Testisin, a New Human Serine Proteinase Expressed by Premeiotic Testicular Germ Cells and Lost in Testicular Germ Cell Tumors
Hooper, JD and Nicol, DL and Dickinson, JL and Eyre, HJ and Scarman, AL and Normyle, JF and Stuttgen, MA and Douglas, ML and Loveland, KAL and Sutherland, GR and Antalis, TM, Testisin, a New Human Serine Proteinase Expressed by Premeiotic Testicular Germ Cells and Lost in Testicular Germ Cell Tumors, Cancer Research, 59, (13) pp. 3199-3205. ISSN 0008-5472 (1999) [Refereed Article]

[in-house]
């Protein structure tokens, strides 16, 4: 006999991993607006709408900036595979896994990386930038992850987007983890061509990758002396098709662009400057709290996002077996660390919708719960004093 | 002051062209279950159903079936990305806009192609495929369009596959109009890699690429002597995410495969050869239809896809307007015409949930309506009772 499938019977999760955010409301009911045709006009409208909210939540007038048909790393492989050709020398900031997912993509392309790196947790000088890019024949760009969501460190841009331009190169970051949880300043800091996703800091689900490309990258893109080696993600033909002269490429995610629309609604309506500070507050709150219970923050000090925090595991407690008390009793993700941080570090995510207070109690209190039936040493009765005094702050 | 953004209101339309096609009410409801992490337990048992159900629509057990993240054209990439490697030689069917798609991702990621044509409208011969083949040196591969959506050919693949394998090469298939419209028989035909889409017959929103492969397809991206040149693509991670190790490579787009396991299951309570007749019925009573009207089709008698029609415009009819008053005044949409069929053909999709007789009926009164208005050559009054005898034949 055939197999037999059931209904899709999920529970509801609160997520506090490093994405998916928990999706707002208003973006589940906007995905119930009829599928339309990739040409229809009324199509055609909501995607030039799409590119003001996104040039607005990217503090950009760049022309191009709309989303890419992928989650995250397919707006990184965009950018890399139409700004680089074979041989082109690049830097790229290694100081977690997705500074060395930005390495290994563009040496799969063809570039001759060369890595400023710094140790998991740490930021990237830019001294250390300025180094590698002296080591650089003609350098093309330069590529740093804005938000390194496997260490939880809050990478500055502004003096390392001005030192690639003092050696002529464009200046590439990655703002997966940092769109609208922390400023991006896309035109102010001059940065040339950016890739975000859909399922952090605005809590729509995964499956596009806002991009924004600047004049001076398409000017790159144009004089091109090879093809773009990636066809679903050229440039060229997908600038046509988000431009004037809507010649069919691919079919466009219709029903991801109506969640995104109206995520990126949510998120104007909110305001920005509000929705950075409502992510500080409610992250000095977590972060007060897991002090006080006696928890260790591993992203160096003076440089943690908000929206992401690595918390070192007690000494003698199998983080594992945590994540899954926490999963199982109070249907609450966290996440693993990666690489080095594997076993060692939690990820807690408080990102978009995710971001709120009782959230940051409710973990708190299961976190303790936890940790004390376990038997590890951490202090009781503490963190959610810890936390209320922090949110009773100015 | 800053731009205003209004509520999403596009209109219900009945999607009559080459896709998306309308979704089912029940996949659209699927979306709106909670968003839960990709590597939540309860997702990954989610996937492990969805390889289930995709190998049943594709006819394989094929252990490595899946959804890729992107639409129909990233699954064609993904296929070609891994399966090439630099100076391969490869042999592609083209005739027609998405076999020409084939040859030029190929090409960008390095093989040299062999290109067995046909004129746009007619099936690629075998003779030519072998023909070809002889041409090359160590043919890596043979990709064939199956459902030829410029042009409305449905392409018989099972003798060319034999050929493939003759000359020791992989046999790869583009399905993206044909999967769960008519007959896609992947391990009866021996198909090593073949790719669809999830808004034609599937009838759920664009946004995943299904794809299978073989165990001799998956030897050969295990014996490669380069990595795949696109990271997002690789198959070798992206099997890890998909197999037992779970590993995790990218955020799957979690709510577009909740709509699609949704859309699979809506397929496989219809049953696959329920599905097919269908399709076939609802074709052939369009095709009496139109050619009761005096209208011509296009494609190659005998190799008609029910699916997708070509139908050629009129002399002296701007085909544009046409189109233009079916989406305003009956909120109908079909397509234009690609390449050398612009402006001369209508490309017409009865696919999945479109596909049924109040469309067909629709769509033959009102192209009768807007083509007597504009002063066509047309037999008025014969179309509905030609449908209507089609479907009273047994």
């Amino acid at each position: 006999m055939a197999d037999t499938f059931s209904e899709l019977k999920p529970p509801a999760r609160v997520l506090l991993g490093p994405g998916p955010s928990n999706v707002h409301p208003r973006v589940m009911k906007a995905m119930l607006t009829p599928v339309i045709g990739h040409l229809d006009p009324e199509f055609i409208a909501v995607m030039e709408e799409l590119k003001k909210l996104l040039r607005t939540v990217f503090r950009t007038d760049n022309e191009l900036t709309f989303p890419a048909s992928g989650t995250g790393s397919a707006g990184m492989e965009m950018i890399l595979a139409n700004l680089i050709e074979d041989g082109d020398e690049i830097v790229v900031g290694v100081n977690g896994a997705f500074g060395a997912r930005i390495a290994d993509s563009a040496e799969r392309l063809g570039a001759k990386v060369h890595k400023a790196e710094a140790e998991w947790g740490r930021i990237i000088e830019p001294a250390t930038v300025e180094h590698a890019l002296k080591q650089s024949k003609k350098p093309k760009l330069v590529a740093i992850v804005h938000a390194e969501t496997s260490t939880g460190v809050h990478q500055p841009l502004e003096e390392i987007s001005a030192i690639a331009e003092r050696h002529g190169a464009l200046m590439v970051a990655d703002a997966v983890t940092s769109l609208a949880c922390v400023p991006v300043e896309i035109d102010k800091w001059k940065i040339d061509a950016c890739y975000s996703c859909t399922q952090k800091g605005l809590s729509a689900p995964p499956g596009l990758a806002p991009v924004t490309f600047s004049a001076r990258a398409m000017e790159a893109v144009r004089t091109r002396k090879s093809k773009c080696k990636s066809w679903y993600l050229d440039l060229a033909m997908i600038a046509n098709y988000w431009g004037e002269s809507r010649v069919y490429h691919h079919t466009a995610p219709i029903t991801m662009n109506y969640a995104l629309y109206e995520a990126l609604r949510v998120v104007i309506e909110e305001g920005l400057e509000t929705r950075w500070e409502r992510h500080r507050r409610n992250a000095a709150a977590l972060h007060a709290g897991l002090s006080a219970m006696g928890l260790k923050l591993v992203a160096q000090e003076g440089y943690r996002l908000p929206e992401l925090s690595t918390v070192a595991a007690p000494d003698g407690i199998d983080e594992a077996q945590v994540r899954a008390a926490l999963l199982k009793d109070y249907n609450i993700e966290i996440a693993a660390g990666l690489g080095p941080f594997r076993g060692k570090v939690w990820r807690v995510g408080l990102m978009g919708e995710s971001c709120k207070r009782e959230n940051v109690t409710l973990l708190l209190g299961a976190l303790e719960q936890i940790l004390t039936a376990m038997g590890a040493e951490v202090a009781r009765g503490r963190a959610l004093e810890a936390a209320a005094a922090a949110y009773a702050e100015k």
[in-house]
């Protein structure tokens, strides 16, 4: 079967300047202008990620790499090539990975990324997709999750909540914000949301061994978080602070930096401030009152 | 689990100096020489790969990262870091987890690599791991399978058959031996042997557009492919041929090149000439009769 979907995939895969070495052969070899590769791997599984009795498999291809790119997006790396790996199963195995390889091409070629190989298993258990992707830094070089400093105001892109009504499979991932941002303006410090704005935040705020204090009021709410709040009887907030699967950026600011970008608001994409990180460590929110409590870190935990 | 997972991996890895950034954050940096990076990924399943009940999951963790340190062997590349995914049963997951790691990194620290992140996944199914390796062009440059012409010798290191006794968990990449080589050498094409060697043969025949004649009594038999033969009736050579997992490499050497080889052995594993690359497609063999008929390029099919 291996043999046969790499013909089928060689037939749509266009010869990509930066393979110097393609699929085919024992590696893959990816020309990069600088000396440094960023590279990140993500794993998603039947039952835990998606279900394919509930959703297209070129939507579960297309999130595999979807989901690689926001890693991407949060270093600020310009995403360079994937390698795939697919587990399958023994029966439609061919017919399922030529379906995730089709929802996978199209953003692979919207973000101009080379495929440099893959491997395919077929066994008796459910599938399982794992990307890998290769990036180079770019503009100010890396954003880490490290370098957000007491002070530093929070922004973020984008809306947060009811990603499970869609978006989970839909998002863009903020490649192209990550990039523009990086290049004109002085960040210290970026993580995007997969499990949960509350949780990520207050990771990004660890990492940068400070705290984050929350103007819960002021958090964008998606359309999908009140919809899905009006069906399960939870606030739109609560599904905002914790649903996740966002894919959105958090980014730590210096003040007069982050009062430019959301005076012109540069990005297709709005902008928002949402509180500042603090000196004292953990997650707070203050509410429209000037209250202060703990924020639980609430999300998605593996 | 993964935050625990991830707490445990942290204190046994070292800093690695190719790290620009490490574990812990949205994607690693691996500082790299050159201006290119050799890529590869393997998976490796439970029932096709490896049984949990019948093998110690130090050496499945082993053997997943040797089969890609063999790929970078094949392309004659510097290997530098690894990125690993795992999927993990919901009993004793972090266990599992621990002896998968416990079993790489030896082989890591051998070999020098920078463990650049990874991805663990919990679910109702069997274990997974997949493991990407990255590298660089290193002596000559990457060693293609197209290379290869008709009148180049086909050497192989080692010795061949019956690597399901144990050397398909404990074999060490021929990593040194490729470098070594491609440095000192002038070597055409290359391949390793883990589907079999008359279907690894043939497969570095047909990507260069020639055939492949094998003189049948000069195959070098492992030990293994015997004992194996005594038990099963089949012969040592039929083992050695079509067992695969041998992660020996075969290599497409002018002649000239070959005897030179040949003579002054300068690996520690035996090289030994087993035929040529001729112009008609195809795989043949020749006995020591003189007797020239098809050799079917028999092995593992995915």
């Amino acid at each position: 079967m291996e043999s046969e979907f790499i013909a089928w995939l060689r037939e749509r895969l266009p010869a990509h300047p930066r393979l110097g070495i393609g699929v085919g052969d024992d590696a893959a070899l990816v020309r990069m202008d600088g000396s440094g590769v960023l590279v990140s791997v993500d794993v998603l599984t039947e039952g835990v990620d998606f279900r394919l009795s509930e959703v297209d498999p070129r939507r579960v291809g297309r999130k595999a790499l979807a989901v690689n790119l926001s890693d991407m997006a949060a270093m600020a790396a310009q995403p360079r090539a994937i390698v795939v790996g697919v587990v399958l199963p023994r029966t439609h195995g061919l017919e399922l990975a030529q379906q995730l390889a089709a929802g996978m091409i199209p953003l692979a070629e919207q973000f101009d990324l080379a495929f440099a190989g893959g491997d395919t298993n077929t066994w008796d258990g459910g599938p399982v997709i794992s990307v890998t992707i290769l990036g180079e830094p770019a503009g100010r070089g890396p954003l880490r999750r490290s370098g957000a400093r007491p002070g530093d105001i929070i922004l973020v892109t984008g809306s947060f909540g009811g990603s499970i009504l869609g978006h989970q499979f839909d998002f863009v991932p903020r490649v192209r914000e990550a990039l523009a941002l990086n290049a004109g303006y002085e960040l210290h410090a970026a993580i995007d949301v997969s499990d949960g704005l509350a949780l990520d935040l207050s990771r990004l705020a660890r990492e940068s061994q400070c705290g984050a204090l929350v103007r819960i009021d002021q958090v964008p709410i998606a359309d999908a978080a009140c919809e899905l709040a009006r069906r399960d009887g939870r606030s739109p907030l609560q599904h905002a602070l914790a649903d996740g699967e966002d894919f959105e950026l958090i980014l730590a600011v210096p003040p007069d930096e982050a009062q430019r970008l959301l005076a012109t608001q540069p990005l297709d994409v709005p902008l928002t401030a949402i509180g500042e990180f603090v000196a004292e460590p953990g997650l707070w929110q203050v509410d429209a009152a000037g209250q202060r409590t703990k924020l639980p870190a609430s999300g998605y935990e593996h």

We have cloned and characterized a cDNA encoding a new human serine proteinase, testisin, that is abundantly expressed only in the testis and is lost in testicular tumors. The testisin cDNA was identified by homology cloning using degenerate primers directed at conserved sequence motifs within the catalytic regions of serine proteinases. It is 1073 nucleotides long, including 942 nucleotides of open reading frame and a 113-nucleotide 3' untranslated sequence. Northern and dot blot analyses of RNA from a range of normal human tissues revealed a 1.4-kb mRNA species that was present only in testis, which was not detected in eight of eight testicular tumors. Testisin cDNA is predicted to encode a protein of 314 amino acids, which consists of a 19-amino acid (aa) signal peptide, a 22-aa proregion, and a 273-aa catalytic domain, including a unique 17-aa COOH-terminal hydrophobic extension that is predicted to function as a membrane anchor. The deduced amino acid sequence of testisin shows 44% identity to prostasin and contains features that are typical of serine proteinases with trypsin-like substrate specificity. Antipeptide antibodies directed against the testisin polypeptide detected an immunoreactive testisin protein of M(r) 35,000-39,000 in cell lysates from COS-7 cells that were transiently transfected with testisin cDNA. Immunostaining of normal testicular tissue showed that testisin was expressed in the cytoplasm and on the plasma membrane of premeiotic germ cells. No staining was detected in eight of eight germ cell-derived testicular tumors. In addition, the testisin gene was localized by fluorescence in situ hybridization to the short arm of human chromosome 16 (16p13.3), a region that has been associated with allellic imbalance and loss of heterozygosity in sporadic testicular tumors. These findings demonstrate a new cell surface serine proteinase, loss of which may have a direct or indirect role in the progression of testicular tumors of germ cell origin.